Multisystem inflammatory syndrome in children (MIS-C) is a hyperinflammatory syndrome caused by the 2019 novel coronavirus (COVID-19). MIS-C can potentially damage multiple organ systems in previously healthy children and adolescents and may cause serious, life-threatening conditions, according to a study published in the New England Journal of Medicine.

The research team conducted both prospective and retrospective surveillance of patients with MIS-C who were admitted to participating health centers from March 15 to May 20, 2020. Clinicians who had knowledge of patients with MIS-C uploaded electronic health records into a database for review.

Six criteria were needed to meet MIS-C diagnosis: serious illness leading to hospitalization; patient aged <21 years, fever lasting at least 24 hours; laboratory evidence of inflammation; multisystem organ involvement; and laboratory-confirmed SARS-CoV-2 infection or exposure to a person with confirmed COVID-19 within 4 weeks of the onset of MIS-C symptoms. Kawasaki disease and associated signs and symptoms were also assessed among the patients with MIS-C. Organ-system involvement, specifically cardiovascular involvement, was defined on the basis of symptoms, clinical findings, and laboratory measures.

A total of 186 patients were included in the study; of these, 164 (88%) were hospitalized between April 16 and May 20. The majority of patients (70%) tested positive for SARS-CoV-2 infections by RT-PCR, antibody testing, or both, and the remainder had an epidemiologic link to a person with COVID-19. “Almost one third of the patients tested negative for SARS-CoV-2 by RT-PCR but had detectable antibodies,” the researchers said. Median age of patients was 8.3 years; 62% were male, and 73% had previously been healthy.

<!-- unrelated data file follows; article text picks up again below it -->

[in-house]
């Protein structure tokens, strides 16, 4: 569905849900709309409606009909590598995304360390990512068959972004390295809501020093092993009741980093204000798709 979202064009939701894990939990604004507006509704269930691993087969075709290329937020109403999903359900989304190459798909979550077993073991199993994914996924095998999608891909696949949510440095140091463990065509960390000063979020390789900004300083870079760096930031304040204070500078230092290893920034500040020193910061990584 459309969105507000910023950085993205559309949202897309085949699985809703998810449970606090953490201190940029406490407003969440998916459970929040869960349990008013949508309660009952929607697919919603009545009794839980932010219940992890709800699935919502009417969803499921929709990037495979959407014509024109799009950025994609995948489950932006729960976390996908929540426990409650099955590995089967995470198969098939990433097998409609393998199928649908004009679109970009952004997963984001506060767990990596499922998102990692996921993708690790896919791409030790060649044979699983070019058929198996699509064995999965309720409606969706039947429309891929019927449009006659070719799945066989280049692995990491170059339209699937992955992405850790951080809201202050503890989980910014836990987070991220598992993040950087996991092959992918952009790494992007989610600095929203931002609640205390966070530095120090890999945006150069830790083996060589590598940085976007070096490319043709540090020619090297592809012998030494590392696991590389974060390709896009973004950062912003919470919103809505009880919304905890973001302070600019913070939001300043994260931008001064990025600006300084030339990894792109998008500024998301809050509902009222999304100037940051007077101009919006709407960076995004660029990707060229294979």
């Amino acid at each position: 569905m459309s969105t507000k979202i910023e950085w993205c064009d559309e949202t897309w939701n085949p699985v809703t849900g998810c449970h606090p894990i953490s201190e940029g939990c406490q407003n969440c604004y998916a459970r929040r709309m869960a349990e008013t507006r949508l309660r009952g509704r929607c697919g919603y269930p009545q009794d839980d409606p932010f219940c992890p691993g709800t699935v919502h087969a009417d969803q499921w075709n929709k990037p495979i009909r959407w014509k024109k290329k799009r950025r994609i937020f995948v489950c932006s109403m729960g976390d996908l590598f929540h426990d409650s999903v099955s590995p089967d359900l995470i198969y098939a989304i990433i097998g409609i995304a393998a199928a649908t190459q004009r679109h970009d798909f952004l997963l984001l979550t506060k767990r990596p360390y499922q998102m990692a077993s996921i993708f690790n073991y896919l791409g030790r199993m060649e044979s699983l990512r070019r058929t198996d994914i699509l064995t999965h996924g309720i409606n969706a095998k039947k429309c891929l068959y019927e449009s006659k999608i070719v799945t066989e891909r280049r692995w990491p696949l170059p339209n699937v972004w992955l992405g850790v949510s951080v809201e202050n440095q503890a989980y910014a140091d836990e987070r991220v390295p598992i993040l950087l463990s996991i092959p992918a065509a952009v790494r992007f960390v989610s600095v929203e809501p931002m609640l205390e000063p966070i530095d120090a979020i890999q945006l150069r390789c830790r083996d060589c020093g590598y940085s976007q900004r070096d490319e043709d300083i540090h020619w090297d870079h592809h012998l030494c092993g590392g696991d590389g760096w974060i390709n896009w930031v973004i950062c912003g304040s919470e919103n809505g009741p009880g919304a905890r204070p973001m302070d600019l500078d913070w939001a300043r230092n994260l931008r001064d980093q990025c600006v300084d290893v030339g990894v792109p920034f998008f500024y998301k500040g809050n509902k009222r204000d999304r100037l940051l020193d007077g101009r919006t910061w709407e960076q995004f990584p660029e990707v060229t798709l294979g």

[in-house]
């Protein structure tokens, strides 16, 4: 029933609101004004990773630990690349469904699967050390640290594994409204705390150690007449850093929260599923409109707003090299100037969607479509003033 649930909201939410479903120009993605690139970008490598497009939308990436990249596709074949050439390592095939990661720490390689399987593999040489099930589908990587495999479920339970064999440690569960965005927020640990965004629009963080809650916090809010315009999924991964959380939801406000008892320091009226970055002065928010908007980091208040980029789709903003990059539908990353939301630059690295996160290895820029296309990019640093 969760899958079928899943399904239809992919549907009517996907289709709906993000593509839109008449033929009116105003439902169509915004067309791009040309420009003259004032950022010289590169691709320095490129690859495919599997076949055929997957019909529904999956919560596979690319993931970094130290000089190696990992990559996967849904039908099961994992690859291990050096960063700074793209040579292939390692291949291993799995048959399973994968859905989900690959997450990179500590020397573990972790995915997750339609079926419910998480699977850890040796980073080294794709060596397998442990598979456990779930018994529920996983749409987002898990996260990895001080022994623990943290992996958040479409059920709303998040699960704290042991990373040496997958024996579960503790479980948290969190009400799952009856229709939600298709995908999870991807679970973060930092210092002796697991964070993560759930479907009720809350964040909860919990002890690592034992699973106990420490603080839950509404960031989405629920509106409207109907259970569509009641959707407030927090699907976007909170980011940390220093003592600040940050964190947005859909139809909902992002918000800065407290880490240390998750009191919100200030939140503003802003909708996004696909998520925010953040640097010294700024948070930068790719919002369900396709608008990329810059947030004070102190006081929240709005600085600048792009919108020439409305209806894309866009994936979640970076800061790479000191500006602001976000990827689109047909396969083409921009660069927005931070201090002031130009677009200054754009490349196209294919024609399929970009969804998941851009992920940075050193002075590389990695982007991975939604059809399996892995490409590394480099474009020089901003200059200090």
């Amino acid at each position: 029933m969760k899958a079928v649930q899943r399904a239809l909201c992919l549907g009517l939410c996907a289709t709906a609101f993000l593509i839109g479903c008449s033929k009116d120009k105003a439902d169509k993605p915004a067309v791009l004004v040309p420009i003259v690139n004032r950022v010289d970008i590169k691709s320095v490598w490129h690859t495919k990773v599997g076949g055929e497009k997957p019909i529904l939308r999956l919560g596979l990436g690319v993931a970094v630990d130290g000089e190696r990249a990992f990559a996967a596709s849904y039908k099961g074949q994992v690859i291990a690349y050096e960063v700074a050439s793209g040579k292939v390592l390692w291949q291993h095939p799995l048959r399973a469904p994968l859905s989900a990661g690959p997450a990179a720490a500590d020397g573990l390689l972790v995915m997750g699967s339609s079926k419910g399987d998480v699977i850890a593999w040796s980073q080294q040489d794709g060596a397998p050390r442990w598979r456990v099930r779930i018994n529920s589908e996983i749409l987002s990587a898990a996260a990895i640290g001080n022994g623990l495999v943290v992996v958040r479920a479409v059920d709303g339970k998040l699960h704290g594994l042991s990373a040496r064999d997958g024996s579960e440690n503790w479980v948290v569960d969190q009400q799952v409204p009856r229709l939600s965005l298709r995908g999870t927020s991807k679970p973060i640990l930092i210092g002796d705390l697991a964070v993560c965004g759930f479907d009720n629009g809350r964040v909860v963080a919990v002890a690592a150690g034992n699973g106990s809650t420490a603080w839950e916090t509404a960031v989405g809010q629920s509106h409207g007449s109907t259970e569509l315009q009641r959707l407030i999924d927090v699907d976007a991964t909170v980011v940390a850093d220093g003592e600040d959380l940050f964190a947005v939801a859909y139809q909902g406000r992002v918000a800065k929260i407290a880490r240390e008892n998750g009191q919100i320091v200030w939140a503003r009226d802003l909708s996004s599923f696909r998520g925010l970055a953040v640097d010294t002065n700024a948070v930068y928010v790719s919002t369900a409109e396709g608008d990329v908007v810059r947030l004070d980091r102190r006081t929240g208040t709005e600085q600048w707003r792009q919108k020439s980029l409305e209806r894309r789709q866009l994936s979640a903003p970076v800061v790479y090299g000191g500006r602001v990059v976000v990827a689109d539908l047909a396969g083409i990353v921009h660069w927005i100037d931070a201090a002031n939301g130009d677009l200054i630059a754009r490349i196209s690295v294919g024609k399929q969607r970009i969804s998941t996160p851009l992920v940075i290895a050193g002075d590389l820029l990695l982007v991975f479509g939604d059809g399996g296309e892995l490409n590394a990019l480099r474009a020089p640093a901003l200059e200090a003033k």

Continue Reading

A total of 71% of patients had involvement of at least 4 organ systems, including gastrointestinal (92%), cardiovascular (80%), hematologic, (76%), mucocutaneous (74%), and respiratory (70%) systems. Most patients were cared for in an intensive care unit (80%) and 20% received invasive mechanical ventilation. As of May 20, 2020, a total of 130 patients (70%) had been discharged, 52 (28%) were still hospitalized, and 4 (2%) had died. The 4 patients who died were aged 10 to 16 years; 2 of the children had underlying conditions.

Among all patients with MIS-C, at least 90% had fever for ≥4 days. In a small subgroup of patients, a median interval of 25 days was reported between the onset of COVID-19 symptoms and hospitalization for MIS-C. “Although not sufficient to establish causality, these findings suggest that a substantial proportion of the patients in this series were infected with SARS-CoV-2 at least 1 to 2 weeks before the onset of MIS-C,” the researchers said.

Almost half the patients (49%) received glucocorticoids, 8% received interleukin-6 inhibitors, 13% received an interleukin-1Ra inhibitor, and 77% received intravenous immune globulin.

A majority of patients (80%) had cardiovascular involvement; 48% of these received vasoactive support. A total of 91% of patients had at least 1 echocardiogram, and coronary-artery aneurysms were documented in 8% of patients. A subset of 74 patients (40%) has fever ≥5 days and had documented Kawasaki disease–like features. Intravenous immune globulin was given to all patients with 4 or 5 Kawasaki disease-like features and 97% of those with 2 or 3 features.

Respiratory insufficiency or failure occurred in 59% of patients; 78% of these patients had no underlying respiratory conditions. Overall 20% of patients received invasive mechanical ventilation and 17% received noninvasive mechanical ventilation.

Most patients had ≥4 laboratory biomarkers that indicated inflammation including elevated erythrocyte sedimentation rate, C-reactive protein, lymphocytopenia, neutrophilia, elevated ferritin level, hypoalbuminemia, elevated alanine aminotransferase level, anemia, thrombocytopenia and an elevated d-dimer level, prolonged international normalized ratio, and elevated fibrinogen level.

“Understanding the pathogenesis of MIS-C will be necessary to inform clinical management and prevention efforts,” concluded the study authors.

Reference

Feldstein LR, Rose EB, Horwitz SM, et al. Multisystem inflammatory syndrome in US children and adolescents [published online June 29, 2020]. N Engl J Med. doi:10.1056/NEJMoa2021680.